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6. PRC SARS Uprising

The New York Times (Erik Eckholm, "BEIJING CLOSES SCHOOLS AND POSTS ANOTHER SHARP RISE IN SARS," Beijing, 04/23/03) reported that the city of Beijing closed all its primary and secondary schools until May 7, 2003 at least, and said the 1.7 million affected students should study at home, using a newly improvised online educational service. Later in the day, officials posted yet another large increase in confirmed patients with severe acute respiratory syndrome in the city. As of Tuesday evening, the Ministry of Health reported, 693 cases had been confirmed in Beijing -- a jump of 105 from the number given just yesterday, reaching a total more than double that presented by officials at a news conference only four days ago, when they pledged to bring their reports in line with reality. Officials say the rising numbers largely reflect the transfer of patients from the suspected to the confirmed category, but they have not said how many new patients are actually developing SARS in the city each day, and whether the trend is still climbing sharply or starting to level off. The PRC overall had 2,305 confirmed cases of the dangerous new viral disease as of Tuesday evening, according to the announcement. Ninety-six people have died. Breaking with previous days, the ministry did not list the additional number of suspected SARS cases for the city or the country. The suspension of classes was the strongest action yet against the new disease by a city that only days ago admitted it had concealed a spreading epidemic and is now struggling to contain it, with public fears on the rise.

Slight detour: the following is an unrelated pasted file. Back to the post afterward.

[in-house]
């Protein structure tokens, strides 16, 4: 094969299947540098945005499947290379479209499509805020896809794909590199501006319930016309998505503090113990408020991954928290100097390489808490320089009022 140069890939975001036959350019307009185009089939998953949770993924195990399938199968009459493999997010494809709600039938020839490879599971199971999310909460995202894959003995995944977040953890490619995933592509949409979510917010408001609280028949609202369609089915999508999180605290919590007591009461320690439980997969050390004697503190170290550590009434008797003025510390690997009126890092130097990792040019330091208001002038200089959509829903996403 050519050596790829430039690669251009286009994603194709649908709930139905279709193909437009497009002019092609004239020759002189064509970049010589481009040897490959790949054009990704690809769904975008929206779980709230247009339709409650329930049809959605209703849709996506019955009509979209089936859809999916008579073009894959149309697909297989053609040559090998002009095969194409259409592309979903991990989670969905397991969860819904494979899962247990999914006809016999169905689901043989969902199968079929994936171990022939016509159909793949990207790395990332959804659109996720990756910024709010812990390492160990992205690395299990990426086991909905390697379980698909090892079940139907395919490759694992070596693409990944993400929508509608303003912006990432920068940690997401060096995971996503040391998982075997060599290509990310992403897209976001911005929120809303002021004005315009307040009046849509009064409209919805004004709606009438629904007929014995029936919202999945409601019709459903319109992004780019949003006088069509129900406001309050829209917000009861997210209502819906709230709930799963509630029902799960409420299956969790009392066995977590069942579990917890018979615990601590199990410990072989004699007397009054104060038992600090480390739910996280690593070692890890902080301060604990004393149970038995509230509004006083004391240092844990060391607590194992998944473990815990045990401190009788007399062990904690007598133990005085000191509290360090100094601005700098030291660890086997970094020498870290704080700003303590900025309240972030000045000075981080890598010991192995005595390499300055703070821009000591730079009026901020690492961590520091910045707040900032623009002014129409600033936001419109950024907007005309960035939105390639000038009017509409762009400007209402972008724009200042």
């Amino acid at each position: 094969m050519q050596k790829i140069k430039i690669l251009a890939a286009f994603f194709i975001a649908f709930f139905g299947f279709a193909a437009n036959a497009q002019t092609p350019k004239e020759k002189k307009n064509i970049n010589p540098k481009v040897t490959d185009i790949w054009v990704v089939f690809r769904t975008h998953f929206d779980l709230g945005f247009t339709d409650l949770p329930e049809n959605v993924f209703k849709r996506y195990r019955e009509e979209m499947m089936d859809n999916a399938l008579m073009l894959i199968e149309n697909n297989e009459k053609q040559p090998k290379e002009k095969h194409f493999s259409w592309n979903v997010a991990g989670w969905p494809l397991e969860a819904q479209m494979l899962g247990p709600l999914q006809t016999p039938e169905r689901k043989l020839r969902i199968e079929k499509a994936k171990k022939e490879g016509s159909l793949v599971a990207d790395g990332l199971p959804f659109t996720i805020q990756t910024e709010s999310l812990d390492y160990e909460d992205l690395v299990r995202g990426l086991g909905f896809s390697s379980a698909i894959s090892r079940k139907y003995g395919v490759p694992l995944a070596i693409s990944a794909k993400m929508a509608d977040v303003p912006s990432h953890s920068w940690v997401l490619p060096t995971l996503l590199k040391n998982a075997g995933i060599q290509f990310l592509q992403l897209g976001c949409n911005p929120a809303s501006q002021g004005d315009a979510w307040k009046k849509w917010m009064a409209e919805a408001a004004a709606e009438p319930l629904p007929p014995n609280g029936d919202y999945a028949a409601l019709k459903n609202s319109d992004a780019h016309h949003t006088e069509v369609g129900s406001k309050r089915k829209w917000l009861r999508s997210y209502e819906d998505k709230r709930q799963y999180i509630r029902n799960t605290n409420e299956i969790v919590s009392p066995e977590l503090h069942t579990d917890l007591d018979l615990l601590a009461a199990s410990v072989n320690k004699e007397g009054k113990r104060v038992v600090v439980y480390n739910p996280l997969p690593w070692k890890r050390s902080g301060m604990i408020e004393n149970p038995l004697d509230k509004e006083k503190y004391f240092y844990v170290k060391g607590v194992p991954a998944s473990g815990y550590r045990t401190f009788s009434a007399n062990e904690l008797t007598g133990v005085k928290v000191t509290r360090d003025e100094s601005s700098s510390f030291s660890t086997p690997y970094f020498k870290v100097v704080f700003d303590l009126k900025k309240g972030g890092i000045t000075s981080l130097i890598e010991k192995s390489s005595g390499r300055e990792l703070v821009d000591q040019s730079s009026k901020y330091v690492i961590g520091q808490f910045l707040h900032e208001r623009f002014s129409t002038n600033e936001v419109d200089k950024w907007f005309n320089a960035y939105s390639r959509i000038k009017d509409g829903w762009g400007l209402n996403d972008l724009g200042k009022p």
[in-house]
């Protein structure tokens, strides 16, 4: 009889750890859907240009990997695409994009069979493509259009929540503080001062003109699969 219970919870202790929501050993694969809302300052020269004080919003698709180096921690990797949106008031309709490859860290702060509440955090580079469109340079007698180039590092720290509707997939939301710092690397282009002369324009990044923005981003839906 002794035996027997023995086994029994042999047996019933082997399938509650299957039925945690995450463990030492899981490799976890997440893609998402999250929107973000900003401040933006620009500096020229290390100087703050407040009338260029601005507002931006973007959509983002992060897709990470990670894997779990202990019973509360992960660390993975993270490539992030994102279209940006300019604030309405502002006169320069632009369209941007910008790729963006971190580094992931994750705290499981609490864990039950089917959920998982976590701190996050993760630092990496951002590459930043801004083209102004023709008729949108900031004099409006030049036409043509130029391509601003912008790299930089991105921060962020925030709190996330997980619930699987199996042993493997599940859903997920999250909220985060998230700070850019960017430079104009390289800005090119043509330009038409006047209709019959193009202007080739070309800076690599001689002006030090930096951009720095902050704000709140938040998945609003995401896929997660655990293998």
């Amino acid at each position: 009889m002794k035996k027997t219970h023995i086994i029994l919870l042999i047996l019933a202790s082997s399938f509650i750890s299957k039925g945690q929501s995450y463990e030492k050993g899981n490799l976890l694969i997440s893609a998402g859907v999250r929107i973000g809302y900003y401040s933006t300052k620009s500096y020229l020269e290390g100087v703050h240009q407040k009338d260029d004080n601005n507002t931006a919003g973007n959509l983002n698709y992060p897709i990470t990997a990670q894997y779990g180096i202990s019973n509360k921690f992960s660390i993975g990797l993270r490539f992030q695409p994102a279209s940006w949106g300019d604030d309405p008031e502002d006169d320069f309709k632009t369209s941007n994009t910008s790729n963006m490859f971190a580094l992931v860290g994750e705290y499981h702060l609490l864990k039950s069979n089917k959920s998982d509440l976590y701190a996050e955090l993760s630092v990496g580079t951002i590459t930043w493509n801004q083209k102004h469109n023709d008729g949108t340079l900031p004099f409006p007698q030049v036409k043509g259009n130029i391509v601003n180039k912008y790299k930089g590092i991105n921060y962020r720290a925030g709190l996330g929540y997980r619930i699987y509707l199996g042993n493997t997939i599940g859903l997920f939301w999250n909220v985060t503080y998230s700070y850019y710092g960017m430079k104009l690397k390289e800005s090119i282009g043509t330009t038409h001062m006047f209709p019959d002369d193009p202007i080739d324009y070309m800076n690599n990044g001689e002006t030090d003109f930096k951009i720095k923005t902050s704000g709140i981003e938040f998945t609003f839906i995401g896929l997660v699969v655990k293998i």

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7. SARS WHO Travel Alerts

BBC News ("SARS TRAVEL ALERT EXTENDED," 04/23/03) reported that international travelers are being advised not to visit Toronto, Beijing and the PRC'ss Shanxi province because of the danger of SARS. The World Health Organization (WHO) has added the three destinations to Hong Kong and the PRC's Guangdong province as it tries to halt the spread of the deadly virus. The new warning came as it was announced that nine more people had died of Severe Acute Respiratory Syndrome in the PRC and six in Hong Kong. The official death toll worldwide now stands at 251. Presently, the known death toll: 106 Hong Kong: 105 Singapore: 16 Canada: 15 Vietnam: 5 Thailand: 2 Malaysia: 2. Dr David Heymann, WHO's communicable diseases chief, said the three new areas on its advice list had "quite a high magnitude of disease and a great risk of transmission locally - outside of the usual health workers." He said the areas had also been exporting cases to other countries. The travel warning will be active for at least three weeks - double the maximum incubation period for SARS, he said. Speaking in Rome, WHO Director General Gro Harlem Brundtland said the spread of SARS was "a challenge to everyone." She said SARS was "a new virus disease, a new type, more malignant" and that "every country has to be prepared." A spokesman for the Ontario provincial health ministry in Canada, John Letherby, described the WHO's inclusion of Toronto as "regrettable." "It's not something where we're seeing the effects of the magnitude of the equivalent of a China," he said. The WHO had praised the tough measures taken by Canada's business capital but has seen SARS continue to spread in the community there. "Toronto last week had an exportation which set up a cluster of five cases in health workers in another country," Dr Heymann said.

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8. Hong Kong Financial Response to SARS